In a conference call Friday night, Rutter told orchestra leaders that the 96 musicians would receive their last paycheck on April 3 and that they will not be paid until the arts center reopens. In addition, she said their health-care benefits would stop at the end of May if the arts center is still closed at that time. The announcement was characterized by several NSO members as a shock.
Ed Malaga, president of Local 161-710 of the American Federation of Musicians, described the decision as outrageous and said the union has filed a grievance challenging what it believes is an illegal action.
“This decision, from an organization with an endowment of nearly $100 million, is not only outrageous — coming after the musicians had expressed their willingness to discuss ways to accommodate the Kennedy Center during this challenging time — it is also blatantly illegal under the parties’ collective bargaining agreement. That agreement specifically requires that the Center provide six weeks’ notice before it can stop paying musicians for economic reasons,” Malaga said in a statement.
The union’s grievance letter was sent to Gary Ginstling, the NSO’s executive director, and argues: “While the Union understands that the Kennedy Center has decided to cancel all performances through May 10, 2020 because of the COVID-19 pandemic, those cancellations do not give the Association any contractual basis for failing to comply” with its collective bargaining agreement.
Rutter told her staff earlier in the week that she was suspending her $1.2 million salary until the crisis ended, saying she needed to be the first to sacrifice and that more cuts were coming. Weekly payroll for the musicians is $400,000, an arts center spokeswoman said.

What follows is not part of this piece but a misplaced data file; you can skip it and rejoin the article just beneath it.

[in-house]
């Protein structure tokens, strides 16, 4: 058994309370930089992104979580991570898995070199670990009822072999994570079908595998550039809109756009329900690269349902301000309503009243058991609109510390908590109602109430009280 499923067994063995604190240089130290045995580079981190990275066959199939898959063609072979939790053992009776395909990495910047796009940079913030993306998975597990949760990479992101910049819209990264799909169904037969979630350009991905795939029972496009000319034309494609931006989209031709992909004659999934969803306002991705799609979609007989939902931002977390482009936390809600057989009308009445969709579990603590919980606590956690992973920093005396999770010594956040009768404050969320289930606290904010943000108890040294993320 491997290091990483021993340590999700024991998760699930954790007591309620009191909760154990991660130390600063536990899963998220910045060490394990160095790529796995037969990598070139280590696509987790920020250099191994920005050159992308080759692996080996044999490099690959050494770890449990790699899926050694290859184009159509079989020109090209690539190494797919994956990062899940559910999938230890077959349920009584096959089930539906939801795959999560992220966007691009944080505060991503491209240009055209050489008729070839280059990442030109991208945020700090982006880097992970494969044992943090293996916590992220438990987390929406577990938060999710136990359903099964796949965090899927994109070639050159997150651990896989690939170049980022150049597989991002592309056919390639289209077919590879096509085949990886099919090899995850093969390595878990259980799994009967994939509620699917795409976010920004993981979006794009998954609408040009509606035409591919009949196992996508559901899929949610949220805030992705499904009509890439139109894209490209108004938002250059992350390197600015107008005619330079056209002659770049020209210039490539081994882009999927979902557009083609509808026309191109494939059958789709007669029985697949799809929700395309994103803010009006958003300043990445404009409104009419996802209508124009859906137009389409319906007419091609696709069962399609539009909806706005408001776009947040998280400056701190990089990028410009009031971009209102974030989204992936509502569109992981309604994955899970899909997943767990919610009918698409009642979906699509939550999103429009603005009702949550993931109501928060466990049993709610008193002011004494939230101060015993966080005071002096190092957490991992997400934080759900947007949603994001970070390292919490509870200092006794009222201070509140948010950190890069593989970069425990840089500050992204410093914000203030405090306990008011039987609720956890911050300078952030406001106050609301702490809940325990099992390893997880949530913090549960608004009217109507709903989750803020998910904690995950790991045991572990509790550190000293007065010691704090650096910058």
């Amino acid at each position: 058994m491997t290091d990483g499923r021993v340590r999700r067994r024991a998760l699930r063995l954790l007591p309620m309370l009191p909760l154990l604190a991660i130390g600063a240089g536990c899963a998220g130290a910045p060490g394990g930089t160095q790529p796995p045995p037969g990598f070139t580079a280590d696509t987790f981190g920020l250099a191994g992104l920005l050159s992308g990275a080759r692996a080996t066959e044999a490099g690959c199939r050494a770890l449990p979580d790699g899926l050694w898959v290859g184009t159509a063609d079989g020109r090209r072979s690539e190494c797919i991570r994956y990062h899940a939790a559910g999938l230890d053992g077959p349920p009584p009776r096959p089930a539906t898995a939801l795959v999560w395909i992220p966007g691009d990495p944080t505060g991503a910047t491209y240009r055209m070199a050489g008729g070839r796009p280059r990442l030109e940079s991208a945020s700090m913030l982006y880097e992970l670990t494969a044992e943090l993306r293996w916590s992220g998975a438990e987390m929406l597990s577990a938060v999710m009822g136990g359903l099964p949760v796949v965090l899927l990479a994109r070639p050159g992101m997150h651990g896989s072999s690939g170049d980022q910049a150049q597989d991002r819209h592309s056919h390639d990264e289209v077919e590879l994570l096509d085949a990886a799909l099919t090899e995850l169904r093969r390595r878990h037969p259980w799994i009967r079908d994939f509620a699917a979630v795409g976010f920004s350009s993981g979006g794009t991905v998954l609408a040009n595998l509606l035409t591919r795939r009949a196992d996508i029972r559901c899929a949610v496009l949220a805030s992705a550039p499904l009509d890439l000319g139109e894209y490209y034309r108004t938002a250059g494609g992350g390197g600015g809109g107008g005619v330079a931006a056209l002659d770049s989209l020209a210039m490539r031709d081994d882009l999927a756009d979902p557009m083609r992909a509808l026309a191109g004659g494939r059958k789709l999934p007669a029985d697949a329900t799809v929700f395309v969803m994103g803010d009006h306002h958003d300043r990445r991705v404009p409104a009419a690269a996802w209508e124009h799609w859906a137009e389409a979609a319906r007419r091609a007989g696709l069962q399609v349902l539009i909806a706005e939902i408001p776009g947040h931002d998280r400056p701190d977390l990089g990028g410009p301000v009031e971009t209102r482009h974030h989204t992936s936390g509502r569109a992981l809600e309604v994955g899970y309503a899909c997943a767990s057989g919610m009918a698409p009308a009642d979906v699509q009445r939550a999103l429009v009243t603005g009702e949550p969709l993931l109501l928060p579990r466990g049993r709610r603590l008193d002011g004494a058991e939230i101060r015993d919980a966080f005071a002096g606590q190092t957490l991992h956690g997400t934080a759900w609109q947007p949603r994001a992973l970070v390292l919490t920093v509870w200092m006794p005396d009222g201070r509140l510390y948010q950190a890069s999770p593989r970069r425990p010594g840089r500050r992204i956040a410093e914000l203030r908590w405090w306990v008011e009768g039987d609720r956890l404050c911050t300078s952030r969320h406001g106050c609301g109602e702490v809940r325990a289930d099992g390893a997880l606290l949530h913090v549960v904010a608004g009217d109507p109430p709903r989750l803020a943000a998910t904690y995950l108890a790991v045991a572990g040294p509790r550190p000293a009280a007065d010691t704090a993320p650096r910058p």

“Without concerts and the corresponding ticket revenue, it is an unsustainable strategy to pay musicians to stay at home during this forced and still undefined quarantine period,” Rutter said in a statement on Saturday. “These cuts combined with anticipated administrative staff furloughs and potential layoffs may seem drastic, however, we know the only way through this is for all union and non-union employees to participate in the solution. The other unions within the Center have also experienced this furlough and are not or will not be receiving compensation.”
According to Rutter’s statement, the $25 million would “provide long-term cash flow for essential personnel to ensure that we can reopen the Center and re-employ our staff and musicians.”
In an interview earlier this week, Rutter noted that a two-month closure, representing the most optimistic scenario, would result in income losses of $20 million.
Cellist Steven Honigberg, a member of the orchestra since 1984, posted the news on Facebook. “This is of course shocking news to the 96 symphony musicians under union contract — and this despite a $25 million boost earmarked specifically for the Kennedy Center in today’s passed historic stimulus bill that is designed to help employees maintain footing during this pandemic war,” Honigberg wrote. “This edict from Kennedy Center’s President Deborah Rutter, out of the blue, is illegal in various forms and will certainly be contested by expensive lawyers. Thanks (NOT) Deborah for your compassion for the musicians of your National Symphony Orchestra in this time of unprecedented peril. This is not OUR fault.”
When reached Saturday, the orchestra’s spokeswoman said she had just learned of the decision. Rutter could not immediately be reached for comment.
In February, the coronavirus forced the orchestra to cancel a trip to Japan and China that would have taken place this month — its first international tour under the baton of Gianandrea Noseda. Another highlight of the season, “Beethoven at 250,” featuring the orchestra performing and recording all nine symphonies between May 28 and June 14, has not been canceled.